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November 2002: radiator leak in 1997 Escort LX; repaired at local Ford dealer (>$200).
March 2003: radiator leaking again; replaced with new radiator by Ford dealer, and credited previous repair (total expense = $250).
January 2004: radiator leaking, going to dealer next week.

Is this a common problem? Am I just unlucky, or is this a symptom of the quality of Ford parts?
Can extremely cold weather (like -10 F) cause radiator leak?
 

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I've also used stop leak on fairly new cars before, and I've never had to replace a rediator on a car either. I think the trick is to not use too much of it. I use the kind that comes in a screw bottle and maybe only use half. And if you flush your cooling system, you'll need to add some stop leak back in. And I've heard that often new cars with some stop leak already in them.

And if you need to buy a new radiator, only buy an all metal one (no cheapo plastic tanks like on most of the aftermarket ones and the OEM ones) and make sure it's made in USA or Canada. Do not install any thirld world conutry parts in your car!!!
 

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ZZ has a good point with the metal radiator.
My thoughts are....first, make sure it isnt running hotter than it should be. Check your thermostat....if its missing, water can flow fast enough through the engine that it cant absorb enough heat and cool properly; however, the temp sensor being at the top of the engine and far enough away from the cylinders could mis-report high temps. The engine could be running very hot and not tell you. Too much heat can cause high pressures and crack radiator seams, yet it would be more likely that youd blow a hose first. Ive cracked a radiator due to overheating before.
Make sure the radiator cap is working or just replace it. It should open at around 13 psi and vent excess pressure while also maintaining that pressure in order to raise the boiling point of the coolant. Cap wont open, pressure could raise excessively and blow hoses or crack seams in the radiator. Cap stays open, cooling system pressure drops along with the boiling point of the coolant causing overheat conditions sooner.
The radiator should not be mounted solid to the car... it should have some kind of rubber or other mounting to allow the radiator room to move freely should the engine compartment flex or twist slightly under normal conditions....and yes, the body of the car will flex and twist as the car travels over bumps and what not. You wouldnt want the radiator to try to flex with it on a solid mount and crack the seams.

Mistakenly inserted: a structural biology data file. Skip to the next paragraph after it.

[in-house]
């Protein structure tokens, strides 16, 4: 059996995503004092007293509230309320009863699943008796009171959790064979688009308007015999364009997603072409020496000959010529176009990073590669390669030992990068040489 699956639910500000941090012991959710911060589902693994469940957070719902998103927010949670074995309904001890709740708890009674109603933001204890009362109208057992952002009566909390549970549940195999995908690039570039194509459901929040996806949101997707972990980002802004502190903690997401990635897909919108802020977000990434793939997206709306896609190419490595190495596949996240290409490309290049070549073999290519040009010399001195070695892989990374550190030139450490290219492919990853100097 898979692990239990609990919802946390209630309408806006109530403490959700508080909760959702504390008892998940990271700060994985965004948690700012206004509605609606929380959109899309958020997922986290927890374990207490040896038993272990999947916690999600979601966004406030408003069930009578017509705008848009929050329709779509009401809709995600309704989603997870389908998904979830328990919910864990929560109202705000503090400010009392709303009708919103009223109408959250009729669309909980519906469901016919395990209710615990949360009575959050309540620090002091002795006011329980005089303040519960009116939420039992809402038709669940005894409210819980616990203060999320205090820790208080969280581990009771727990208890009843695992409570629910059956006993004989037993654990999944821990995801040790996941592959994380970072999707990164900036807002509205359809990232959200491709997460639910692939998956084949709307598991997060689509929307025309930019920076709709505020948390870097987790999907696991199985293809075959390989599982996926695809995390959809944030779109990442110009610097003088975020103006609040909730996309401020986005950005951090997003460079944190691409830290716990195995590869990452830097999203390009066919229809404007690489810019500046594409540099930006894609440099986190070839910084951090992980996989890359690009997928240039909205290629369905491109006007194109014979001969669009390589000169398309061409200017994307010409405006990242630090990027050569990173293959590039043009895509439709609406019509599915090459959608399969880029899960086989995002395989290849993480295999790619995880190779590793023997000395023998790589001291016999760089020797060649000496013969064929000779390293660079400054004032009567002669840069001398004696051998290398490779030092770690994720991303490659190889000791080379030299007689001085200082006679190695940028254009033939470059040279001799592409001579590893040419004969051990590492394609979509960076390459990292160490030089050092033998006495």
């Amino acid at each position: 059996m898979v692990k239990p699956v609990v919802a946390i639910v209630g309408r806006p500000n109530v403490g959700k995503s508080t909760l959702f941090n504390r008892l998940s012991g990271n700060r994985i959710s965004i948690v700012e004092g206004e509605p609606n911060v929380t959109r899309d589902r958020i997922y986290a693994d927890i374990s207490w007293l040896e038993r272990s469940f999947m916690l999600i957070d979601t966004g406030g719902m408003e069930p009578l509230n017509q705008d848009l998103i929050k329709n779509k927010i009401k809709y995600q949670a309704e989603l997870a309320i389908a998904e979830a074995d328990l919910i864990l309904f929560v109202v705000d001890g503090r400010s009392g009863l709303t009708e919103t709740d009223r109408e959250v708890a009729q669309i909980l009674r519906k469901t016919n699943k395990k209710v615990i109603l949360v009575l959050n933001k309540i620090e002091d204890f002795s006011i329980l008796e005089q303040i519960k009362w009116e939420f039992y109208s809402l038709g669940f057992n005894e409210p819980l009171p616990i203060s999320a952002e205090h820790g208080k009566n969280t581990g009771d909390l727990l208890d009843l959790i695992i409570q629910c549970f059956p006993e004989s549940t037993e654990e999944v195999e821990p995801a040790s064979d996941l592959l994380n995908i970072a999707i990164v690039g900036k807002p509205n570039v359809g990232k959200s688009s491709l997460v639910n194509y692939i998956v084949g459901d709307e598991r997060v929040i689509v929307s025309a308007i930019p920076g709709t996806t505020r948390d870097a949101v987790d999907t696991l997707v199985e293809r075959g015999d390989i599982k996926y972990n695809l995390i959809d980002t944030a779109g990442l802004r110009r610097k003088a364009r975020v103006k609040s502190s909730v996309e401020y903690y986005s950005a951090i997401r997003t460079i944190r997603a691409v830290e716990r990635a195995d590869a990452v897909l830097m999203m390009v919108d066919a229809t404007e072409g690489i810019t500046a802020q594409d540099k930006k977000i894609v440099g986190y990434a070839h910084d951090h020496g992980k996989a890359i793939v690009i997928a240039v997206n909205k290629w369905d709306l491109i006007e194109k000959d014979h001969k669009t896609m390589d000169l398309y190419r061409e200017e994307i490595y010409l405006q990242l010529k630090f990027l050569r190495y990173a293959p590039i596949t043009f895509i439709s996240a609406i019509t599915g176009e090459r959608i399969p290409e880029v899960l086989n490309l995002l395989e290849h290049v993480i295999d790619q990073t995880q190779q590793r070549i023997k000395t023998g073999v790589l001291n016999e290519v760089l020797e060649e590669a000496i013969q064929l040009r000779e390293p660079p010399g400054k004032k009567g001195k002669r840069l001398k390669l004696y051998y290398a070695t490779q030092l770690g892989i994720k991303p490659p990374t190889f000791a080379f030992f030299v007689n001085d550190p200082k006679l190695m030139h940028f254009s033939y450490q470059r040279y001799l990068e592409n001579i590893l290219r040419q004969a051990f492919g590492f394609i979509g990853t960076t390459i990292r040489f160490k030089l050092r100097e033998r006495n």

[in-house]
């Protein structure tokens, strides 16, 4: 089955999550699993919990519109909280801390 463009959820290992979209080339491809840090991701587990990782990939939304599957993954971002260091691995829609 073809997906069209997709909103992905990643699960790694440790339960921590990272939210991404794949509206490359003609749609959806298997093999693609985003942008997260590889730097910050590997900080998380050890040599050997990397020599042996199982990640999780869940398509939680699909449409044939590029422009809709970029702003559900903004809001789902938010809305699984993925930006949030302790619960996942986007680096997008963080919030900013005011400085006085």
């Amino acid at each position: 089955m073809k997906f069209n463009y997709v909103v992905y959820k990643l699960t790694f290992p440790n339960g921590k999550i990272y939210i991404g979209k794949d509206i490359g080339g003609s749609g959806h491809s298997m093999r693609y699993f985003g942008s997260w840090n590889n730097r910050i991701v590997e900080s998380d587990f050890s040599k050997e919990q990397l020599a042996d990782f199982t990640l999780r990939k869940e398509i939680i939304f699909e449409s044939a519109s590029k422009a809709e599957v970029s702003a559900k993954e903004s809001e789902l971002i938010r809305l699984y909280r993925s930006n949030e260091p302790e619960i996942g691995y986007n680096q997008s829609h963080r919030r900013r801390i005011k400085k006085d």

Another thing..... Stop buying radiators from the dealer :D . An online radiator specialist will sell them for half the price and deliver it free to a local radiator shop where you can pick it up or have it installed by the shop. Your choice. Should be able to get one for around a hundred bucks brand new, delivered to a shop near you. Good luck!
 

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I had to replace the radiotor in my 93 a while back. I purchased an aftermarket one made by Go Dan Industries(GDI), very nice.

The cold weather may damage your radiator. To me it seems if there is to much water in the antifreeze the water may freeze and expand and cause some damage. Just my thought.
 

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Bar's leak in the .75 oz tube. All my escorts leaked in really cold weather where the plastic tank meets the aluminum part. Distilled water,Prestone orange antifreeze and Bar's leak in the powdered form.".75 oz tube". Mechanic in a bottle is the way to fix almost all anoying small fluid leaks. Prestone power steering fluid with "stop leak" is standard in all my cars.
 

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Ignatz said:
Bar's leak in the .75 oz tube. All my escorts leaked in really cold weather where the plastic tank meets the aluminum part. Distilled water,Prestone orange antifreeze and Bar's leak in the powdered form.".75 oz tube". Mechanic in a bottle is the way to fix almost all anoying small fluid leaks. Prestone power steering fluid with "stop leak" is standard in all my cars.
You put power steering fluid in your radiator?
:scratch:
 
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